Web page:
How Will Vertical Farming Work?
According to scientific calculations, a single vertical farm that will occupy about one square block of a city and elevated up to 30 stories can provide enough food to supply the needs of about 10,000 people. Constructing these vertical farm units will develop a closed in system where waste products, air, water and minerals, needed by plants and vegetables to thrive, will be recycled within the building. It aims to generate energy, maintain a pesticide-free farming technology, effective waste management as a means of sustaining food production all within one vertical farm building. Channeling the city's wastes into its system which will undergo bioremediation process makes it a feasible integration to the farming technology.
There is still a long way to go in constructing these vertical farms, since the aim is to generate greater yields for every square foot that the system uses. Therefore, it requires intensive researches in various fields, like industrial microbiology, hydrobiology, engineering, physics, plant and animal genetics, waste management, public health and urban planning, to name only a few.
The researches have to support the concept of addressing food production in a modern city, where urban wastes, like black water will be composted, recycled and used for farming inside a standard tenement-like building. This will be expected to improve the living conditions since transportation costs in handling food supply and wastes will be greatly reduced.
Hydrophonic methods which denote raising plants using water instead of soil will come into focus. This is a system already in use by some small industries. Hydrophonics was developed by a German scientist out of concern for the depleting effects of commercial agriculture over the land used.
The city's sewage sludge will enter a machine called “SlurryCarb", to break down the sludge into carbon and water. The remaining slurry will be burned like coal to power steam turbines that will generate electricity. Part of the sludge will be treated with chemicals to kill the bacteria and will undergo heating and drying process that will convert the treated sludge into topsoil. Water extracted will undergo bio-remediation processes using cattails, sawgrass and zebra mussels, until it becomes clean enough for agricultural use. It can also be subjected for further refinement until safe enough to be used as drinking water.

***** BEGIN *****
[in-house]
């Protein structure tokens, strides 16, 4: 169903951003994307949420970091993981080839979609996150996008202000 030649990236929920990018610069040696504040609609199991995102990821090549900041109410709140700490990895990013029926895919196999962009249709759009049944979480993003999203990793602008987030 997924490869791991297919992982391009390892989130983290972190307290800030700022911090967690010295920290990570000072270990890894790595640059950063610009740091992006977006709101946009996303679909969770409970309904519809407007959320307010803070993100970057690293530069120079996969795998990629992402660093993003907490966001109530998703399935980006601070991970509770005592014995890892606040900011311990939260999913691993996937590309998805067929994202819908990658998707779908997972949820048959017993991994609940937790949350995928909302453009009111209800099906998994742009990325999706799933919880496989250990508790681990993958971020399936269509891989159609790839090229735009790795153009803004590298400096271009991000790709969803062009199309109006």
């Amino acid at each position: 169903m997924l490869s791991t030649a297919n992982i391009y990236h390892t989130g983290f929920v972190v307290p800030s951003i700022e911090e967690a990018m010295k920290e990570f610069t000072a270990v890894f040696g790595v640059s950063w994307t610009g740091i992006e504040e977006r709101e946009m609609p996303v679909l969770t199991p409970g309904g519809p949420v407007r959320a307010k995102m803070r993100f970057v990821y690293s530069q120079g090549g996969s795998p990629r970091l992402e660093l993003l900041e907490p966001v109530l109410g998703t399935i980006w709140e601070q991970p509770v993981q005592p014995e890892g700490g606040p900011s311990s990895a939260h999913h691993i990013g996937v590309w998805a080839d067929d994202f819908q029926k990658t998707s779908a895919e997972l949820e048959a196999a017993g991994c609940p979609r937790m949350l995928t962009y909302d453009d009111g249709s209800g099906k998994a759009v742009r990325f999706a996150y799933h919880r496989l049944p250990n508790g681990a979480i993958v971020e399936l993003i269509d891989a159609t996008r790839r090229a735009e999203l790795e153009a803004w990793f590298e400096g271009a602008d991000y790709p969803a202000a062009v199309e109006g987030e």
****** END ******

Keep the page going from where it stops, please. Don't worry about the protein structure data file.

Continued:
Vertical Farming Advantages and Disadvantages
Aside from the main objective of giving the damaged agricultural resources the chance to rehabilitate and re-develop biodiversity, vertical farming as a self-sustaining method of food production will also bring the following possible benefits:
1. Crops will be protected from harsh weather conditions and disturbances like typhoons, hurricanes, floods, droughts, snow and the likes. Food production as well as food transport will not be affected.
2. Crops will be consumed immediately upon harvest since there is no need to transport them to far-off places. Spoilage will also be lessened.
3. The use of chemicals as pesticides will be eliminated; hence, even vector borne diseases can be prevented.
4. Waste reduction, especially those coming from fast foods and restaurants will be composted in every vertical farm building; this will also result to less garbage for rats and cockroaches to thrive on.
5. Reduction in vehicular transport is also foreseen; there will be less demand for delivery trucks, garbage trucks and other utilities.
6. Overall wellness because city wastes will be channeled directly into the farm building's recycling system, hence, less bacteria can find its way in the environment and the atmosphere.
7. Abandoned or unused properties will be used productively.
It cannot be helped that there will be skeptics who will not be easily convinced about the benefits of vertical farming. In fact, the advantage of providing additional employment cannot be cited as such, since the system will require much automation. On top of that, other occupations like farming, delivery drivers, garbage collectors and even garbage scavengers will be placed at a disadvantage. Other possible disadvantages are:
1. The initial phase will be cost intensive, and certain flaws integrated in the system that may appear during its initial run can still dampen efforts for its full maximization.
2. There will be fewer variety of foods to choose from because not all plants and vegetables are suitable in a controlled and limited environment.
3. The public will find it hard to reconcile with the idea of using black water for food production.
The whole idea may seem too ambitious and there are mixed reactions about the concept of vertical farming and the recycling of black water. The current state not only of our environment, but also of the world population's general health conditions leave us with no other choice but to try anything that offers even just a glimmer of hope. Vertical farming offers more than a glimmer, because its premises are all based from lessons of the past.